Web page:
Connecticut Independent Party chairman Michael Telesca said Thursday his preference for nominating a third candidate in this year’s rematch between Gov. Ned Lamont and Republican Bob Stefanowski had him catching “flak” from Republicans hoping for a cross endorsement.
The Independent Party endorsed Stefanowski in 2018 when the Madison businessman lost to Lamont by around 44,000 votes. That year, about 25,000 voters cast ballots for Stefanowski on the Independent line. Lamont also received a cross-endorsement and around 18,000 votes from the Working Families Party in 2018.
But since then, things have changed for the Independent Party that had been divided into two feuding factions. After the election, the state Supreme Court awarded control of the party to Telesca’s faction, based in Waterbury. And Telesca said Thursday his party was now inclined to nominate Rob Hotaling, a banking executive from Cheshire, to run for governor.
“It’s like ‘Totaling’ only with an ‘H.’ Hotaling. He’s our independent candidate who we’d like to nominate and put on the ballot and I’m getting a lot of flak from the Republicans who are pretty much demanding to be considered as a cross-endorsement,” Telesca said.
Cross-endorsements help minor parties preserve their spot on the ballot during election years when that party does not run its own candidate. But cross-endorsements were at the center of the Independent Party’s fracturing when Telesca’s Waterbury group contended the party’s other faction, based in Danbury, had become a proxy for the Republican Party.
With control of the party, Telesca said he intends to put additional candidates in play for races including the governor’s race.
But Telesca’s preference for running a third candidate has not stopped Stefanowski from courting Independent Party voters, hoping to secure the nomination again. According to a Connecticut Post report, he met with a group of party members at a restaurant in Hartford last weekend.
Through a spokesperson, Stefanowski said he was looking for an open process to compete for the party’s endorsement.
“I was happy to have the Independent Party endorsement last Election and I’m looking forward to participating in the same open process we had last time,” Stefanowski said in a statement. “I have enjoyed talking with Independent Party voters about what’s important to them and the need to work across party lines to get things done.”
“Bob’s only request has been an open and fair process, not one where party bosses make all the decisions on their own,” Liz Kurantowicz, Stefanowski’s spokesperson, added.
However, Hotaling, who describes himself as a moderate, said Thursday he was taken aback by the Republican’s effort to edge him out of the Independent nomination.
“Basically, I’m going against a rich guy who won’t take ‘no’ for an answer,” Hotaling said. “The party wants to run its own nominee this time around. That’s a legitimate request. To have to deal with a guy throwing his money around as if he’s entitled to it … something needs to be done about it. It’s eliminating voter choice.”
Telesca was unsure Thursday whether Stefanowski’s efforts were resonating with the Independent Party members who will ultimately pick their candidate.
According to the party’s bylaws, the nomination was supposed to be awarded by a majority vote of members at a caucus meeting by the beginning of May. Telesca said the party frequently misses the deadline. This year, the meeting was further complicated by an error that prevented the party from meeting a rule requiring notice to be posted at least 21 days ahead of the caucus meeting.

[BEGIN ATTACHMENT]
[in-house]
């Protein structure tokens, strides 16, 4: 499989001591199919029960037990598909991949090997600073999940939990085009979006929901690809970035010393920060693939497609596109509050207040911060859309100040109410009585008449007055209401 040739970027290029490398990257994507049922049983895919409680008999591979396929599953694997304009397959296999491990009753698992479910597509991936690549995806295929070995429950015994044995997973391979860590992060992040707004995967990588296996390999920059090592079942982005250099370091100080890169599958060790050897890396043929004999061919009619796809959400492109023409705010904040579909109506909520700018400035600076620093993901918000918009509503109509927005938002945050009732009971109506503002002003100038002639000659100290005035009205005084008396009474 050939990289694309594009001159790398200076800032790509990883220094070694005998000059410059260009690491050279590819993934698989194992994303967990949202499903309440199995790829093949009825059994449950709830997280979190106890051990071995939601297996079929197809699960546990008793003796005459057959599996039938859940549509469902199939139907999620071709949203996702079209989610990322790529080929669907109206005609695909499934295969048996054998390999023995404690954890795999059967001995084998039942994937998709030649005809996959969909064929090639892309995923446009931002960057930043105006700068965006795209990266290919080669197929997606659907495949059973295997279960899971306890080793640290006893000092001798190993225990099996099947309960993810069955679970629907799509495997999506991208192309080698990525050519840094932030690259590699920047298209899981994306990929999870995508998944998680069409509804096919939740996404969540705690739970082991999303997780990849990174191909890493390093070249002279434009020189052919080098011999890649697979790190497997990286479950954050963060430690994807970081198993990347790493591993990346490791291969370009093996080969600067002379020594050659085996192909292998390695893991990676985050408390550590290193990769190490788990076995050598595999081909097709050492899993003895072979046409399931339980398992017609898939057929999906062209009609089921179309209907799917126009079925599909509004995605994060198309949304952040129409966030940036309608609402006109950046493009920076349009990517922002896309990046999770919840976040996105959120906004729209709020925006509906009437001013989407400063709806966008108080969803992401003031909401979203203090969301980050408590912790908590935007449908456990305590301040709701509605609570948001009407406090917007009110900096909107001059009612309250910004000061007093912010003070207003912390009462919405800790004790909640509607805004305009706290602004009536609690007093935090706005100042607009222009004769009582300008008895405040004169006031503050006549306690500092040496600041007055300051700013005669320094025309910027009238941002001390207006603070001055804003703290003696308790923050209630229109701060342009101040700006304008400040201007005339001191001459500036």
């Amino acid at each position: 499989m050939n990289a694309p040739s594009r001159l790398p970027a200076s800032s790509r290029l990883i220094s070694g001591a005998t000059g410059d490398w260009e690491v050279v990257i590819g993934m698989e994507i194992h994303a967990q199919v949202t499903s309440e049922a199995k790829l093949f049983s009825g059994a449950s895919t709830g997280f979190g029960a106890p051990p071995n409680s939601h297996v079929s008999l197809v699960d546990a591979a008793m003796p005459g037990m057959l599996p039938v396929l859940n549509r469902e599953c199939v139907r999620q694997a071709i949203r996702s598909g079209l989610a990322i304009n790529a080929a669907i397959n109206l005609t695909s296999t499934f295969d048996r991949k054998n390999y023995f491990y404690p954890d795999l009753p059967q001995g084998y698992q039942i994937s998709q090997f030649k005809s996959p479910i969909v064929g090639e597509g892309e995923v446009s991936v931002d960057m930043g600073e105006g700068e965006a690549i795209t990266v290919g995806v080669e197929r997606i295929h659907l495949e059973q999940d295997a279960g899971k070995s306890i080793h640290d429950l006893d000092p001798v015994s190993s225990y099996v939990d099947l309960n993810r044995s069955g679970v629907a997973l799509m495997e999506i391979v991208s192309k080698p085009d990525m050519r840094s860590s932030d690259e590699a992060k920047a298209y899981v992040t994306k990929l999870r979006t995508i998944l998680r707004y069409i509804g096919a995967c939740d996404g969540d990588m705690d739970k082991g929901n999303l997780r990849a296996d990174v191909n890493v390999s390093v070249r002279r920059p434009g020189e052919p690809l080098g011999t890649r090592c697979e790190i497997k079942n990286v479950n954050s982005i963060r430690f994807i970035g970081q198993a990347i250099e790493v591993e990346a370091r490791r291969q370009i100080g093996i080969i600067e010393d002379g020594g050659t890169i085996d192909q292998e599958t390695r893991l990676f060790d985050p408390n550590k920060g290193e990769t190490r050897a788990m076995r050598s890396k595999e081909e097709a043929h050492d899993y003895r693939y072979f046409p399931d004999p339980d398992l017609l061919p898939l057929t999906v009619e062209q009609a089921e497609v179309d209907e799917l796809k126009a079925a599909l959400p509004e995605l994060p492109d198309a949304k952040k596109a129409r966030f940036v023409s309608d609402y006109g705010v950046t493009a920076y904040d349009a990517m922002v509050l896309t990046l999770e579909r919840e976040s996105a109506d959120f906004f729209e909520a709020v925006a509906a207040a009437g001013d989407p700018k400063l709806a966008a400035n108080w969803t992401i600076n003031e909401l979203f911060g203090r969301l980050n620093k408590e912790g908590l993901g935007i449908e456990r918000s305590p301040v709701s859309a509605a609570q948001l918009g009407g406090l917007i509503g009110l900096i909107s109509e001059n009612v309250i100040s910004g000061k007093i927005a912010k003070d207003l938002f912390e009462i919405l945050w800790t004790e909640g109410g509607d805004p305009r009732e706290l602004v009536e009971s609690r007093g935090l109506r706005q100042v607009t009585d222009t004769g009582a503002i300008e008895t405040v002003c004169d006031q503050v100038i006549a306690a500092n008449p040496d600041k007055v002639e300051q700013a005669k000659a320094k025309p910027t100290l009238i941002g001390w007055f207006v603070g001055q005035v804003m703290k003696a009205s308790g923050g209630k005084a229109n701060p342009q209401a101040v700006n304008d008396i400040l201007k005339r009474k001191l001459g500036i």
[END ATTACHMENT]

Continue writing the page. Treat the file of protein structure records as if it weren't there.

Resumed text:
Now the party expects to hold a nominating caucus in late July or August. In the past, Telesca said between 100 and 150 party members have attended to choose an endorsed candidate. He was unsure how many would turn out this year, but said some have met with Stefanowski.
“He’s using the tired old argument ‘You know third parties can’t win so don’t waste your vote’,” Telesca said.
“If we didn’t believe in third parties we wouldn’t be a third party,” Telesca said. “Our whole purpose is to present to the voters more than two choices.”
He said Stefanowki was free to identify Independent Party members and “wine and dine” them.
“We all know that money’s not an object for millionaires who want what they want,” Telesca said.
But Stefanowski is not the only millionaire in the race seeking a cross-endorsement.
Although the Working Families Party had yet to endorse a candidate for governor at the time of this posting, Roger Senserrich, a spokesperson for the progressive party, said its leadership was in conversations with Lamont’s campaign and expected to endorse a candidate in the coming months.
Hotaling, who is 44 years old, said it was time for a different type of candidate for governor.
“Bob and Ned are out of touch: rich guys, older guys. It’s always the same story. It’s time to have a younger, more dynamic, more diverse candidate,” he said. “I’ve got a white dad, a Black mom, and a Puerto Rican wife. I’m a working man … I’m just fundamentally different.”
With around 30,000 registered voters, the Independent Party is by far Connecticut’s largest third-party alternative to the two major parties. As of last month there were roughly 801,000 registered Democrats, 453,000 registered Republicans, and about 909,000 voters unaffiliated with any party, according to the Secretary of the State’s office.
Although many of the voters registered to the Independent Party may believe they are registered as unaffiliated voters, the party still has roughly 10 times the membership of the next group, the Libertarian Party, which had around 3,000 registered voters.